Clinical Adult Literature Updates from November 2012

Is Obstructive Sleep Apnea Syndrome a Risk Factor for Pulmonary Thromboembolism?

This study aimed to evaluate if obstructive sleep apnea syndrome (OSAS) is a risk factor for pulmonary embolism. The authors concluded, that in patients with PTE, OSA rates were much higher than in the general population. Moreover, the rate for patients with clinically significant moderate and severe OSA was quite high.

http://www.ncbi.nlm.nih.gov/pubmed/23075730

Preoperative Screening and Perioperative Care of the Patient with Sleep-Disordered Breathing

OSA is quite common in patients presenting for elective surgery and has been linked to increased perioperative complications. Attempts to identify these patients preoperatively appear prudent. Protocols on how best to manage these patients are available, although validation of their effectiveness is needed.

http://www.ncbi.nlm.nih.gov/pubmed/22990655

A Multisite Randomized Trial of Portable Sleep Studies and Positive Airway Pressure Autotitration Versus Laboratory-Based Polysomnography for the Diagnosis and Treatment of Obstructive Sleep Apnea: The HomePAP Study

A home-based strategy for diagnosis and treatment compared with in-laboratory PSG was not inferior in terms of acceptance, adherence, time to treatment, and functional improvements.

http://www.ncbi.nlm.nih.gov/pubmed/22654195

CPAP Adherence in Patients with Newly Diagnosed Obstructive Sleep Apnea Prior to Elective Surgery

Adherence to prescribed CPAP therapy during the perioperative period was extremely low. African American race, male gender, and depressive symptoms were independently associated with reduced CPAP usage.

http://www.ncbi.nlm.nih.gov/pubmed/23066360

Predictive Abilities of the STOP-Bang and Epworth Sleepiness Scale in Identifying Sleep Clinic Patients at High Risk for Obstructive Sleep Apnea

The STOP Bang correctly identified more patients with OSA and SDB (sleep-disordered breathing) than the ESS alone. The ESS had the highest specificity for OSA and SDB.

http://www.ncbi.nlm.nih.gov/pubmed/23007730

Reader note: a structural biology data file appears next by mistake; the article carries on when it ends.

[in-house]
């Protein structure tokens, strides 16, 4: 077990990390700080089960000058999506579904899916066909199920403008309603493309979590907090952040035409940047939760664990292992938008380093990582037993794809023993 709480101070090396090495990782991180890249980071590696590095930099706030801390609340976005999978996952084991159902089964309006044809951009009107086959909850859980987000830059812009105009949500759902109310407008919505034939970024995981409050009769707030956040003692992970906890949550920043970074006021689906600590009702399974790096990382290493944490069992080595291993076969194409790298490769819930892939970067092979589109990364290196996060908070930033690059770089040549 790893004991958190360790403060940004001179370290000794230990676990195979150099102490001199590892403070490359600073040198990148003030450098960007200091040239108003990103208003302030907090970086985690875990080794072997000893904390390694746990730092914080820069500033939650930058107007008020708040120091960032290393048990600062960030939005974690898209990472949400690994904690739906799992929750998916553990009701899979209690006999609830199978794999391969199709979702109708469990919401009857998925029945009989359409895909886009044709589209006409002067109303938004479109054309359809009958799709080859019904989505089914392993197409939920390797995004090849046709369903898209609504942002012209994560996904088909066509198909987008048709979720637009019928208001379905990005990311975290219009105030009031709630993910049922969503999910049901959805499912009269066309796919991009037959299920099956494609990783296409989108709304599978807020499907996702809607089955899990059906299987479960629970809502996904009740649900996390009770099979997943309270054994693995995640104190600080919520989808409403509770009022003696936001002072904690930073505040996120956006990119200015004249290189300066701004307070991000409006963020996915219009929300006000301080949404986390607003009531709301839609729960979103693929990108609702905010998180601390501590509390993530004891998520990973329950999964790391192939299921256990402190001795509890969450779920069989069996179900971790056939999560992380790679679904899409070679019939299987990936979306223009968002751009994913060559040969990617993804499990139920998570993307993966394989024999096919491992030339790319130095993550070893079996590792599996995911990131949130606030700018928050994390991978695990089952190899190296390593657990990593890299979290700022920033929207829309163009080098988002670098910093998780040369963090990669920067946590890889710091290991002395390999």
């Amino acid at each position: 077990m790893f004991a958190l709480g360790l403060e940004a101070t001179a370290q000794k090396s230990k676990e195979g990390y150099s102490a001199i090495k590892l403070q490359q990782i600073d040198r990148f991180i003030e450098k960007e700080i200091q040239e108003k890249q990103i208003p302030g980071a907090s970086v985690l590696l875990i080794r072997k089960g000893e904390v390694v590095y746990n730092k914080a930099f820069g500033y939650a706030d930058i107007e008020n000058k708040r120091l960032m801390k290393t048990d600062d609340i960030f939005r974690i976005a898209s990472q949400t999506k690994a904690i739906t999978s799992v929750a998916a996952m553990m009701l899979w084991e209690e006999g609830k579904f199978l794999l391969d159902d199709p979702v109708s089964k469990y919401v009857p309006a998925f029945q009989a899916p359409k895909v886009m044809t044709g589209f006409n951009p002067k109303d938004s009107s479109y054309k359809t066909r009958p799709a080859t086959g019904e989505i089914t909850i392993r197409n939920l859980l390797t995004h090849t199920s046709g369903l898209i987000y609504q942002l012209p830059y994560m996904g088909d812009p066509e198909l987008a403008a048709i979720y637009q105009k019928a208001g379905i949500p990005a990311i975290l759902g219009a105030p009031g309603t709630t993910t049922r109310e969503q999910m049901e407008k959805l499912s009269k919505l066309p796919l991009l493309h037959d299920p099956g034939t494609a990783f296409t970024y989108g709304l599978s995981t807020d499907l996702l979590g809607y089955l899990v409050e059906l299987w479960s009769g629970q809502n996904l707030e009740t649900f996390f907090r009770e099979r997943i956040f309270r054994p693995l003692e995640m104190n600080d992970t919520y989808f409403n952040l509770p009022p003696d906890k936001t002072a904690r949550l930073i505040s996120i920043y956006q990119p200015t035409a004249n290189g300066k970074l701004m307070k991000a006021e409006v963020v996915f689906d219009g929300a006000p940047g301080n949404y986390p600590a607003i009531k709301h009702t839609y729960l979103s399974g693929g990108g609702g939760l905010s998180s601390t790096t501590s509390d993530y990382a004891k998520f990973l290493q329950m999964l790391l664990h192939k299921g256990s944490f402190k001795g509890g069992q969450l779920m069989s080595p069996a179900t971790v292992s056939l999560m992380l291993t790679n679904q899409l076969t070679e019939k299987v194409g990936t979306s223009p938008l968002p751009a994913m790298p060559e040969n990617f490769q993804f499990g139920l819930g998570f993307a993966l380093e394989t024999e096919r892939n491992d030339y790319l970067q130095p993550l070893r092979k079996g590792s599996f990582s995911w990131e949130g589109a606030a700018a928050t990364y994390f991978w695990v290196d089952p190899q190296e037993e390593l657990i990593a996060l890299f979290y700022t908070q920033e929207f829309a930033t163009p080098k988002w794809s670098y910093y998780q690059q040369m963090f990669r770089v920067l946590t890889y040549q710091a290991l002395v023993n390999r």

Perinatal Outcomes Associated with Obstructive Sleep Apnea in Obese Pregnant Women

Obstructive sleep apnea among obese pregnant women is associated with higher rates of preeclampsia, neonatal intensive care unit admissions, and cesarean delivery.

http://www.ncbi.nlm.nih.gov/pubmed/23007612

The Use of Practice Guidelines by the American Society of Anesthesiologists for the Identification of Surgical Patients at High Risk of Sleep Apnea

The ASA checklist offers a highly sensitive tool to identify the patients at a higher risk of OSA during the perioperative period. Patients at high risk for OSA have a higher incidence of adverse events in the postoperative period when compared with those with low risk for OSA.

http://www.ncbi.nlm.nih.gov/pubmed/23014691

Obstructive Sleep Apnea As a Risk Factor for Postoperative Complications After Revision Joint Arthroplasty

Obstructive sleep apnea (n=16,608) was associated with increased in-hospital mortality, pulmonary embolism, wound hematomas or seromas and increased postoperative charges ($61 044 vs $58 813; P < 0.001).

http://www.ncbi.nlm.nih.gov/pubmed/22917083

Meta-Analysis of the Association Between Obstructive Sleep Apnoea and Postoperative Outcome

Thirteen studies were included in the final analysis (n=3942). The incidence of postoperative desaturation, respiratory failure, postoperative cardiac events, and ICU transfers was higher in patients with OSA.

http://www.ncbi.nlm.nih.gov/pubmed/22956642